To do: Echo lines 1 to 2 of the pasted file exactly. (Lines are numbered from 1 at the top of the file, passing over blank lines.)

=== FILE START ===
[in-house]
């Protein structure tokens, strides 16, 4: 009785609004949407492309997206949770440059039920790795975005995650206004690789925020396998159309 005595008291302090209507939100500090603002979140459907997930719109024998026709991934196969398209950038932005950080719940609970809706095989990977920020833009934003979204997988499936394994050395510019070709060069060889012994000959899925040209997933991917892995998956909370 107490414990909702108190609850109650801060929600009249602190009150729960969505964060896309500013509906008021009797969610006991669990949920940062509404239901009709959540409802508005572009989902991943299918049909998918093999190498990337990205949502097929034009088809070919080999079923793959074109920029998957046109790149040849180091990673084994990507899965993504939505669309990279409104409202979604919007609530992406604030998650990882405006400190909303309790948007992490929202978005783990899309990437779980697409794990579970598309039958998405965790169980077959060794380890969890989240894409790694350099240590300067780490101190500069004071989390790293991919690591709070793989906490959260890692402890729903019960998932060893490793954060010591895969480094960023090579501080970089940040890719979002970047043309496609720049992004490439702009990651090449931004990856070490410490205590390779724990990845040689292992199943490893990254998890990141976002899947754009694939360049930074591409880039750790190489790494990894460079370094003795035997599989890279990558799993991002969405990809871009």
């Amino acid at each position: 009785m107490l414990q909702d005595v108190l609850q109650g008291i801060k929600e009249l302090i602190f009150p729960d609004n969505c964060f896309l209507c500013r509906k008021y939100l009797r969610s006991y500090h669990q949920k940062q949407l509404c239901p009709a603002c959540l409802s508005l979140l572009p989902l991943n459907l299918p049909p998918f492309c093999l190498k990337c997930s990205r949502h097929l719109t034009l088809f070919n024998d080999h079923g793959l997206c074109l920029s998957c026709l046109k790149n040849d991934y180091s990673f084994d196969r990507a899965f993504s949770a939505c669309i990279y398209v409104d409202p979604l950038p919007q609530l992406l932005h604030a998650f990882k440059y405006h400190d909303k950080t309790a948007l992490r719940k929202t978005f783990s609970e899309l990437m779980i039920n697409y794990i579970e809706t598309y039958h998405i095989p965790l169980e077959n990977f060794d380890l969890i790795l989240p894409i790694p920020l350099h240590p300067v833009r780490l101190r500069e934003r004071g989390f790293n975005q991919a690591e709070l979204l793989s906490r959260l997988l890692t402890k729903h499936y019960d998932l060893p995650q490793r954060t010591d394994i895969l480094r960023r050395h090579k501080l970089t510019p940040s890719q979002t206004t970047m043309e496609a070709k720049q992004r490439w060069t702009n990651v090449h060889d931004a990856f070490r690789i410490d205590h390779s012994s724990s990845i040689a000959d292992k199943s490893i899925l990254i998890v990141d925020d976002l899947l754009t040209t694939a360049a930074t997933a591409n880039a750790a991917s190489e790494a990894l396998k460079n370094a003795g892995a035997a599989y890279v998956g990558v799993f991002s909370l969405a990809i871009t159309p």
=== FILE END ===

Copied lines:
[in-house]
């Protein structure tokens, strides 16, 4: 009785609004949407492309997206949770440059039920790795975005995650206004690789925020396998159309 005595008291302090209507939100500090603002979140459907997930719109024998026709991934196969398209950038932005950080719940609970809706095989990977920020833009934003979204997988499936394994050395510019070709060069060889012994000959899925040209997933991917892995998956909370 107490414990909702108190609850109650801060929600009249602190009150729960969505964060896309500013509906008021009797969610006991669990949920940062509404239901009709959540409802508005572009989902991943299918049909998918093999190498990337990205949502097929034009088809070919080999079923793959074109920029998957046109790149040849180091990673084994990507899965993504939505669309990279409104409202979604919007609530992406604030998650990882405006400190909303309790948007992490929202978005783990899309990437779980697409794990579970598309039958998405965790169980077959060794380890969890989240894409790694350099240590300067780490101190500069004071989390790293991919690591709070793989906490959260890692402890729903019960998932060893490793954060010591895969480094960023090579501080970089940040890719979002970047043309496609720049992004490439702009990651090449931004990856070490410490205590390779724990990845040689292992199943490893990254998890990141976002899947754009694939360049930074591409880039750790190489790494990894460079370094003795035997599989890279990558799993991002969405990809871009």